Most people who have raised children know the black hole-like pull that youth sports – and activities in general – can have. It seems there is never an end to the number and type of engagements one can sign their child up for, and the fear of missing out (I’m not sure if this applies more to parent or child), leaves us yearning to squeeze just one more obligation into packed schedules.
Sometimes push comes to shove and, when adding another event to the calendar, we see the dreaded roadblock — something else has already parked itself there.
Such an incident happened recently in regard to my son Tyler, and navigating the nuances of it offered a lesson that transcends child’s play and moves squarely into adult work.
Tyler plays tackle football – a program that demands an astonishing amount of time and commitment. I also signed him up for flag football – a program that requires a very small commitment of time, but feels more like fun and less like a job. Toward the latter end of the tackle season, I was approached by the flag coach, who asked if Tyler could play in an upcoming tournament. After consulting the calendar and making some inquiries, I determined he would very likely have a tackle football playoff game on the same day as the flag tournament. This, I told the coach in an email outlining my position.
That’s because, despite my best efforts, the flag guys (one of whom is my neighbor and good friend), good-naturedly signed Tyler up anyway, telling me they understood our primary commitment was to the tackle game, and so we would only attend the flag tournament if schedules allowed. So far, so good.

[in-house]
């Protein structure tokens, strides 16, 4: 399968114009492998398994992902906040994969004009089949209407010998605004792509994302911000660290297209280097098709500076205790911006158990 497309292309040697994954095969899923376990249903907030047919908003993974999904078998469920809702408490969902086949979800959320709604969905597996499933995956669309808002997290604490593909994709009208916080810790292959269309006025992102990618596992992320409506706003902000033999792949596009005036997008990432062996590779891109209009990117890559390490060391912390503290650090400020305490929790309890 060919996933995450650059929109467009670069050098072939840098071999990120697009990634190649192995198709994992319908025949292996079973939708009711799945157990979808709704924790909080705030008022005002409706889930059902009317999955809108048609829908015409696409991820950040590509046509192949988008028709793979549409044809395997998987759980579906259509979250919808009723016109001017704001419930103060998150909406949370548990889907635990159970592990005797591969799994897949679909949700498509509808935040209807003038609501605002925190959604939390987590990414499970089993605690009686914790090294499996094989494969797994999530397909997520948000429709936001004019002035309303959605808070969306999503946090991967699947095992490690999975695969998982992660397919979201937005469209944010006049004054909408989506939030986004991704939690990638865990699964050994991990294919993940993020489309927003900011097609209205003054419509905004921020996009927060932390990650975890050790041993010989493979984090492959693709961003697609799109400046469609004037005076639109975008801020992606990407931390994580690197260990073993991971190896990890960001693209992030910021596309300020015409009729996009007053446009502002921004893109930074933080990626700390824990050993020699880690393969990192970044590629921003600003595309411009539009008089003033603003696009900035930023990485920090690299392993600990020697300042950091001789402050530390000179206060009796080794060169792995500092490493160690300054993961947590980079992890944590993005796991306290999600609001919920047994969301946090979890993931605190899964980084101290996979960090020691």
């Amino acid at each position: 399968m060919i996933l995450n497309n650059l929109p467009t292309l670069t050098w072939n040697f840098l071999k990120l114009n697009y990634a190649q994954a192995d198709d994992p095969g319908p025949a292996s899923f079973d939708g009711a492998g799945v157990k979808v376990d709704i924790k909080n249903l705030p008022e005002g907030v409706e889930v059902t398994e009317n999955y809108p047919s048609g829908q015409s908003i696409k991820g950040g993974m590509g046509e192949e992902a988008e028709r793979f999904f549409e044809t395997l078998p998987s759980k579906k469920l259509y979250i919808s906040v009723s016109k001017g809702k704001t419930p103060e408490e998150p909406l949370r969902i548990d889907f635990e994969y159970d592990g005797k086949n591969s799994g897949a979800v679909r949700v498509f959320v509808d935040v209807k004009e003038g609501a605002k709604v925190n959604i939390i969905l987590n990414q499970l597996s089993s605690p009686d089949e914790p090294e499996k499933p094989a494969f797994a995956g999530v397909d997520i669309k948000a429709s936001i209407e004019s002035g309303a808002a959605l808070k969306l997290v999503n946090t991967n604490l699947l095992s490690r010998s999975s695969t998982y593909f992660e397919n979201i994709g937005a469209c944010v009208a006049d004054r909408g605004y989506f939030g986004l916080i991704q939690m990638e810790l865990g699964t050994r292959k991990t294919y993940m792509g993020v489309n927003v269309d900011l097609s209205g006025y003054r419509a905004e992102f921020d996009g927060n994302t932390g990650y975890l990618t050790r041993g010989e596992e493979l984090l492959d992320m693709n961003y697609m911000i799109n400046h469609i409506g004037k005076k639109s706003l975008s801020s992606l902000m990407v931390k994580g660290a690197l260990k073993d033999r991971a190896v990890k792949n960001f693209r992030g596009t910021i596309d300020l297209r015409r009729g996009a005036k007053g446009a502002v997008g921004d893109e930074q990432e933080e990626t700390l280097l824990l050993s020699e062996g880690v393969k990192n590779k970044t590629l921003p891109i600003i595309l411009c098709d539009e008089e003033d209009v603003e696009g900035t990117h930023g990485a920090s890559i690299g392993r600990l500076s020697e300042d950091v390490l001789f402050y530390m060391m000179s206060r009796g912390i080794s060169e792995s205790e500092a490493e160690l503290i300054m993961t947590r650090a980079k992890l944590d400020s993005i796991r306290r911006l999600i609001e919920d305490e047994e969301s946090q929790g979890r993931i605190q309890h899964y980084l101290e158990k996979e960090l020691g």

Of course, the final schedules for the day didn’t allow. Thus, I sent the following missive:
Hi Frank – Based on a 3PM start time for the tackle game (which will likely require a 1:30 arrival time), I can’t commit to stay at the flag tournament until 2.
Very sorry about this as Tyler was so excited to play.
I could commit to stay until 12:30 but I understand that would not work for you.
Best – Anthony
With this, I was sure I was finished, but the flag folks would not be turned away so easily. Frank responded (despite his earlier stated 2 PM requirement) that staying only until 12:30 was ok. And so all was right with the world. Except all was not right with my son Tyler. That’s because Tyler wanted to stay for the whole flag tournament, tackle game be dammed. And therein came an opportunity to teach a valuable life lesson I feel very strongly about.
You finish what you start. You fulfill your commitments at all times, not just unless something better comes along.
In our line of work here at healthsystemCIO, doing our jobs depends on other people not only making commitments to us (interviews, webinar speaking engagements, etc.) but fulfilling them. I have dealt with people who see those commitments in different lights. I have dealt with some who honor them over and over again, despite having fantastically busy schedules; and I have dealt with people who don’t seem to put the same gravitas on an accepted calendar invitation as I do. I know the effects of having someone renege on a commitment and I don’t like being on the receiving end of it. I also know that when that’s done repeatedly, it changes my perception of the individual in question.
I do not want my son doing going down that road. I tried to explain this to him every carefully. Of course, he’s 10 and wants to do what he wants to do. However, because he is a 10-year-old, I get to make his decisions for him, despite his best tantrums to the contrary. What’s the goal here? That by the time Tyler gets to make his own decisions, he’s absorbed what I think is the right framework in which to put individual situations. If he doesn’t take my word for it, the painful but valuable loop of cause and effect should do the trick.
Of course things come up and there are times we must break our word, but they should be few, far between and involve exceptional circumstances. We should do what we say we’re going to do for many reasons, most of which involve it being good for us in the long run. But there’s one more reason to do what you say you’re going to do — and that’s because it’s right.